Onychodystrophy On Twenty Nails Caused By Candida Parapsilosis and Staphylococcus Aureus: A Case Report

Tutty Ariani


Introduction: Onychodystrophy can caused by variety of underlying diseases such as fungal and nonfungal infections, various noninfectious inflammatory dermatologic diseases of the nail unit and tumors.  To establish the underlying disease leading to nail dystrophy as a first step one should differentiate between infectious and noninfectious disorders by obtaining nail material for microscopic examination and culture.  Case Report: A case of onychodystrophy on twenty nail in 43 years old housewife woman was reported.  The chief complaint was all of her fingernails and toenails were brittle, the color became yellow brown blackish since 6 month ago and sometimes excreted smell discharge. There were onychodystrophy, onycholysis, subungual hyperkeratosis and yellow brown blackish discolorization of all fingernails and toenail on physical examination. There were longitudinal striae, aurora borealis pattern, jagged margin of proximal edge on dermoscopic examination. Microscopic examination of nail clipping and scrapping of fingernails with 20 % potassium hydroxide was negative. The culture of fungi showed Candida Parapsilosis. Culture of bacteria was Staphylococcus aureus. PAS stain from nail clipping resulted was Candida Spp. Patient treated with oral pulse antifungal itraconazole 2x200 mg/day combination with ciprofloxacin 2x500 mg twice a day and ketokonazol cream twice a day. Conclusion: Onychodystrophy can caused by onychomycosis aggravated by bacterial infection. Diagnosis of onychomycosis candida was made base on diagnosis, physical examination, microscopic, culture and histopatology. Predisposition factor in this patient was chronic exposure with water. There is improvement clinical appearance after therapy with antifungal and antibiotic


Onychodystrophy, Candida Onychomycosis, Trachyonychia, Onychoscopy, Nail PAS Stain

Full Text:



Schieke SM, Garg A. Superficial fungal infection. In: Wolff K, Goldsmith LA, Katz SI, Gilchrest BA, Paller AS, Leffel DJ, editors. Fitzpatrick Dermatology in general medicine. Eigth edition, volume two. New York: McGraw Hill; 2012: 2277-97.

Sobera JO, Elewski BE. Onychomycosis. In: Nails Diagnosis Therapy Surgery, Scher RK, Daniel III CR. Third Edition, USA; 2005:123-130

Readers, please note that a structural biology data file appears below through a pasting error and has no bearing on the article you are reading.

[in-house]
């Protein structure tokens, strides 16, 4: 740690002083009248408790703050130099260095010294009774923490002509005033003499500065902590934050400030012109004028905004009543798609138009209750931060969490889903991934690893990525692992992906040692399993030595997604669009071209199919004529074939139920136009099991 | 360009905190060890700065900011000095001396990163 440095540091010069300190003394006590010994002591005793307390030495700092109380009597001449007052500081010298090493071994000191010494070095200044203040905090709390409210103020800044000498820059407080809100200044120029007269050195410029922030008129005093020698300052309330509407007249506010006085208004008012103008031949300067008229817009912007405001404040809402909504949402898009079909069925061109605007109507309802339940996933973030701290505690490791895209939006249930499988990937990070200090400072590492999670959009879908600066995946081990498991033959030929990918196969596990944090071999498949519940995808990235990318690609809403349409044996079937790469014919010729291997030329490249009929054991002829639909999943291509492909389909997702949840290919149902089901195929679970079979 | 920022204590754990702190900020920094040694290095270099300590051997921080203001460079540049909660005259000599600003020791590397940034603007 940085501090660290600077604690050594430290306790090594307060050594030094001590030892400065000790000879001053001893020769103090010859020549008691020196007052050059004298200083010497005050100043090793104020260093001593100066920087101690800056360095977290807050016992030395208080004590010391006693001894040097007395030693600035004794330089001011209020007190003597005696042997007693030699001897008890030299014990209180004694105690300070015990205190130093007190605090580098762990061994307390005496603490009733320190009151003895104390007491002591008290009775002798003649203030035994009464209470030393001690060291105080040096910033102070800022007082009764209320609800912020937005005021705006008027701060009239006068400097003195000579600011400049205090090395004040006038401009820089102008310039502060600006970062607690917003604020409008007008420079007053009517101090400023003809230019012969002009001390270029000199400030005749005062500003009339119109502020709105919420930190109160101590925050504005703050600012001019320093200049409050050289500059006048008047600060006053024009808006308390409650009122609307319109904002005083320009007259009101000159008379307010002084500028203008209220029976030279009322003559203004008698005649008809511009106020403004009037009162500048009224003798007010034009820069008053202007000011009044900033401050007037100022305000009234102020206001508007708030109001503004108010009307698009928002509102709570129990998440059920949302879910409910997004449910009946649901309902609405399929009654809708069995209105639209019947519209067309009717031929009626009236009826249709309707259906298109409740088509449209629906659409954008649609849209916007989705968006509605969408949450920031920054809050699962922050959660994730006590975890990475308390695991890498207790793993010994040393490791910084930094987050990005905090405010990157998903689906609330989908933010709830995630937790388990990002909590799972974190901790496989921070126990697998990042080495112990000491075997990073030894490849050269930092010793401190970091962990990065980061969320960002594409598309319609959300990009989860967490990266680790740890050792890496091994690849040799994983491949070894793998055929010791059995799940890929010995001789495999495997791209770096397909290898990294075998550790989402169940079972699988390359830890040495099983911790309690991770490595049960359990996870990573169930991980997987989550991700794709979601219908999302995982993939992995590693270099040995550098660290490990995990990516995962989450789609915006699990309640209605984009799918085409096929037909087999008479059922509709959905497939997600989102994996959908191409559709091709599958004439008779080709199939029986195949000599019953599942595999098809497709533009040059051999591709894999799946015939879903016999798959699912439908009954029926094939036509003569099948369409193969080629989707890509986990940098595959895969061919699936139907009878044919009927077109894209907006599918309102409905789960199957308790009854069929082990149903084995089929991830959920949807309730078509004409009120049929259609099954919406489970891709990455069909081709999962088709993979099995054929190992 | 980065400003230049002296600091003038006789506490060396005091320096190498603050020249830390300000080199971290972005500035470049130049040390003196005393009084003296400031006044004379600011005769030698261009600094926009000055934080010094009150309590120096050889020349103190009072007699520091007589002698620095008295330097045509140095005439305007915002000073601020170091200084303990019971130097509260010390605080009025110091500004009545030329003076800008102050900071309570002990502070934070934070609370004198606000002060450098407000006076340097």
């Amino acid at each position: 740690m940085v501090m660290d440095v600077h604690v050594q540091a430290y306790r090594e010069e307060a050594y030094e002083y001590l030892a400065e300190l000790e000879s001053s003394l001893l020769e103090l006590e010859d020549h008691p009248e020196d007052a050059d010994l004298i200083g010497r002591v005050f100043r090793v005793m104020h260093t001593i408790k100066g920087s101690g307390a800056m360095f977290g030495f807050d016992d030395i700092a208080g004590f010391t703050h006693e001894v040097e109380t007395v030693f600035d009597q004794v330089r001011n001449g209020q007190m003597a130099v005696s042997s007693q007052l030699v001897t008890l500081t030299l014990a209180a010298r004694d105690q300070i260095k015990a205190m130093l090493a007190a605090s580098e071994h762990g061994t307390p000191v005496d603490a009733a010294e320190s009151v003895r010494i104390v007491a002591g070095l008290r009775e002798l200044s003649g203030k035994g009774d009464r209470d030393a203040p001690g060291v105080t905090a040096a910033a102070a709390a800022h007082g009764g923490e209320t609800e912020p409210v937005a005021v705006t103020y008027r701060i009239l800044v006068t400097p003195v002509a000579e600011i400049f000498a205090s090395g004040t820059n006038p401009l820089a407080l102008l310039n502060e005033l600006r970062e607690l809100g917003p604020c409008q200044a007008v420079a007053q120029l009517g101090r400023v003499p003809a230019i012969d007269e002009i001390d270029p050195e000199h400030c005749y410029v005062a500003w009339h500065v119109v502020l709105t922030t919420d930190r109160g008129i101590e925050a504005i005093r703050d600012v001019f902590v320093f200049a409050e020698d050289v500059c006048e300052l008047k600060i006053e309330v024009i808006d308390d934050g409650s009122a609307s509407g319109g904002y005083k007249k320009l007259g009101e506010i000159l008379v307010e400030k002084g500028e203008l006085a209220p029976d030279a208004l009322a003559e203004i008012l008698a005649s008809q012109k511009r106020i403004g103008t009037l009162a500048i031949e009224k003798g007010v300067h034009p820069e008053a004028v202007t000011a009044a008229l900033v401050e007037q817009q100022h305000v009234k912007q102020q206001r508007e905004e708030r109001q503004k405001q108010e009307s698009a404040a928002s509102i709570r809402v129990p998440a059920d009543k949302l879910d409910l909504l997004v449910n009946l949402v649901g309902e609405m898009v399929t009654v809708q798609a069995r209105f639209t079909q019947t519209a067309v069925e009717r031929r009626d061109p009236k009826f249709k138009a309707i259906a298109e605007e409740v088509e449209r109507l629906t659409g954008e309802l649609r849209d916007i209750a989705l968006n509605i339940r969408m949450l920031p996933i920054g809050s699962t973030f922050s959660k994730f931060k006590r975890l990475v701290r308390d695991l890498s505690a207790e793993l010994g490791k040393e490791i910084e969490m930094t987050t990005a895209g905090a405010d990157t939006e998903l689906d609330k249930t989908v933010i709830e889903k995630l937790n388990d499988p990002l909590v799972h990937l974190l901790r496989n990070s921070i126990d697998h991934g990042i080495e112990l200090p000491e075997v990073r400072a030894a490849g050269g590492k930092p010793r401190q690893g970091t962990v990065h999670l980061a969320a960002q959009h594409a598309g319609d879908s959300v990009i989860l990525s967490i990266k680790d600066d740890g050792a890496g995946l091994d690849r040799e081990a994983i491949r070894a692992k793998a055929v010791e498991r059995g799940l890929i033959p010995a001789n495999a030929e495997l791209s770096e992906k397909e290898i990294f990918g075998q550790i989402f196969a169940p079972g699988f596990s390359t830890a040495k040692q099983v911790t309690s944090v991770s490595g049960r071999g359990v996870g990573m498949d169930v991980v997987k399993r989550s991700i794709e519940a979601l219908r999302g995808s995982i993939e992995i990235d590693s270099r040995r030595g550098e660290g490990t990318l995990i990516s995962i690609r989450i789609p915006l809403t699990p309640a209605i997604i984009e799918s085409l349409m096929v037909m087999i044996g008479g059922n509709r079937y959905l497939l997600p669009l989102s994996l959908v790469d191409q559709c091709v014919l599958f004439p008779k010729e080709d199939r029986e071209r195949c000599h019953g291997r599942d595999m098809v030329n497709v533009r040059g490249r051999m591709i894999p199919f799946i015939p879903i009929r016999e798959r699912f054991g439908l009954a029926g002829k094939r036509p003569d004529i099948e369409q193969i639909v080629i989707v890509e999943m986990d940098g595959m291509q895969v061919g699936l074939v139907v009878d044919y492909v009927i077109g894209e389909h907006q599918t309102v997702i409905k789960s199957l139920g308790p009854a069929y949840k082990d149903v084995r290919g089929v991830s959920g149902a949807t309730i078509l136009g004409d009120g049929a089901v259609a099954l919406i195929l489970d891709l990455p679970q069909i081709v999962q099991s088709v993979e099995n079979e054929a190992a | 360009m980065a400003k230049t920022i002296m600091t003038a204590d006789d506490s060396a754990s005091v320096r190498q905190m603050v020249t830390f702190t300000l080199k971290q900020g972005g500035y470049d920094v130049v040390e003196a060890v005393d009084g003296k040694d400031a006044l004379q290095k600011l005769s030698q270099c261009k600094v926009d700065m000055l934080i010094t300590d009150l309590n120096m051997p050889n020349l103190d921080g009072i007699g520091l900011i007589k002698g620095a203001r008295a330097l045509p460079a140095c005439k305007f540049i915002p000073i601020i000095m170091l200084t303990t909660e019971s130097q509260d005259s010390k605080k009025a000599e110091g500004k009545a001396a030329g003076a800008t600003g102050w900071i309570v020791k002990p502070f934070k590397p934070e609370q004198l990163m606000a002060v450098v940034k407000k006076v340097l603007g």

Oppel T, Korting HC. Onychodystrophy and it is management. German Medical Science ;2003:1-7

Narain U, Bajaj AK. Candida onychomycosis: Indian scenario. International Journal of Advanced Medicine. 2016 Aug;3(3):638-642

Gaya ML et al. A retrospective study of onychomycosis in dermatology and venereology outpatient clinic of Dr.M.Djamil Hospital Padang (January 2013-July 2016). In: Programme and abstract the 6th asia pacific society for medical mycology congress. Bali;2016:130

Elewski BE. Pseudomonas infection in a patient with onychomycosis. Journal of American Academy of Dermatology.1997;493-494

Gupta AK, Daniel CR. Factors that may affect the response of onychomycosis to oral antifungal therapy. Australasian Journal of Dermatology. 1998; 222-224

Grover C, Jakhar D. Diagnosticutility of onychoscopy review of literature. Indian Journal of Dermatopathology and Diagnostic Dermatology.2017;31-40

Piraccini BM, Balestri R, Starace M, Rech G. Nail digital dermoscopy (Onychoscopy) in the diagnosis of onychomycosis; Journal of the European Academy of Dermatology and Venereology ; 2011:1-5

Arca E et al. An open, randomized, comparative study of oral flukonazole, itraconazole and terbinafine therapy in onychomycosis. Journal of Dermatological Treatment;2002;13:3-9

Brown SJ. Efficacy of flukonazole for the treatment of onychomycosis. The annals of pharmacotherapy;2009:1684-1691

DOI: https://doi.org/10.33854/heme.v4i2.955

DOI (PDF): https://doi.org/10.33854/heme.v4i2.955.g400


  • There are currently no refbacks.

Copyright (c) 2022 Health and Medical Journal

Creative Commons License
This work is licensed under a Creative Commons Attribution-NonCommercial-ShareAlike 4.0 International License.